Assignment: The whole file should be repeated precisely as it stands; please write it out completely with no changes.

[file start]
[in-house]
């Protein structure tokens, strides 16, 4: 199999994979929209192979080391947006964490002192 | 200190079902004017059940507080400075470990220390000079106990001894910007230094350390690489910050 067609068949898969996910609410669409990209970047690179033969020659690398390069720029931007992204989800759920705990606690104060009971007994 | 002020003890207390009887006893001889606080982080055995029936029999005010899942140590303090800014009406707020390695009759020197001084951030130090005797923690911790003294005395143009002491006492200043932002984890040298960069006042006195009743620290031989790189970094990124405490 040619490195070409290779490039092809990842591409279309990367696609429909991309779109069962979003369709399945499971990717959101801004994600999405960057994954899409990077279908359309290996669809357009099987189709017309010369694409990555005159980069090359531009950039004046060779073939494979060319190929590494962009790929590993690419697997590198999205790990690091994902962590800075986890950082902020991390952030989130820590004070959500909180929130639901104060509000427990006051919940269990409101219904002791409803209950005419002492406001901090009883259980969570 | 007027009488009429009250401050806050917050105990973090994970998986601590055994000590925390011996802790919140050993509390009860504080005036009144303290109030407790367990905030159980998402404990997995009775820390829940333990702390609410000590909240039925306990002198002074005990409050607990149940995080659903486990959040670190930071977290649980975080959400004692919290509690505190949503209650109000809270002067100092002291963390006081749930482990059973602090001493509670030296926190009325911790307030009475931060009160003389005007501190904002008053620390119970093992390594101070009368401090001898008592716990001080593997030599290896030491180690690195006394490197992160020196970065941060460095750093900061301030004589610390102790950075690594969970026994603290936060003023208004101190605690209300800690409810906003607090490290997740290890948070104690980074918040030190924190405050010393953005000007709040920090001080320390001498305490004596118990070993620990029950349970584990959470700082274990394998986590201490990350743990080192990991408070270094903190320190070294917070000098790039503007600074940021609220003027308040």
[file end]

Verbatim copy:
[in-house]
């Protein structure tokens, strides 16, 4: 199999994979929209192979080391947006964490002192 | 200190079902004017059940507080400075470990220390000079106990001894910007230094350390690489910050 067609068949898969996910609410669409990209970047690179033969020659690398390069720029931007992204989800759920705990606690104060009971007994 | 002020003890207390009887006893001889606080982080055995029936029999005010899942140590303090800014009406707020390695009759020197001084951030130090005797923690911790003294005395143009002491006492200043932002984890040298960069006042006195009743620290031989790189970094990124405490 040619490195070409290779490039092809990842591409279309990367696609429909991309779109069962979003369709399945499971990717959101801004994600999405960057994954899409990077279908359309290996669809357009099987189709017309010369694409990555005159980069090359531009950039004046060779073939494979060319190929590494962009790929590993690419697997590198999205790990690091994902962590800075986890950082902020991390952030989130820590004070959500909180929130639901104060509000427990006051919940269990409101219904002791409803209950005419002492406001901090009883259980969570 | 007027009488009429009250401050806050917050105990973090994970998986601590055994000590925390011996802790919140050993509390009860504080005036009144303290109030407790367990905030159980998402404990997995009775820390829940333990702390609410000590909240039925306990002198002074005990409050607990149940995080659903486990959040670190930071977290649980975080959400004692919290509690505190949503209650109000809270002067100092002291963390006081749930482990059973602090001493509670030296926190009325911790307030009475931060009160003389005007501190904002008053620390119970093992390594101070009368401090001898008592716990001080593997030599290896030491180690690195006394490197992160020196970065941060460095750093900061301030004589610390102790950075690594969970026994603290936060003023208004101190605690209300800690409810906003607090490290997740290890948070104690980074918040030190924190405050010393953005000007709040920090001080320390001498305490004596118990070993620990029950349970584990959470700082274990394998986590201490990350743990080192990991408070270094903190320190070294917070000098790039503007600074940021609220003027308040």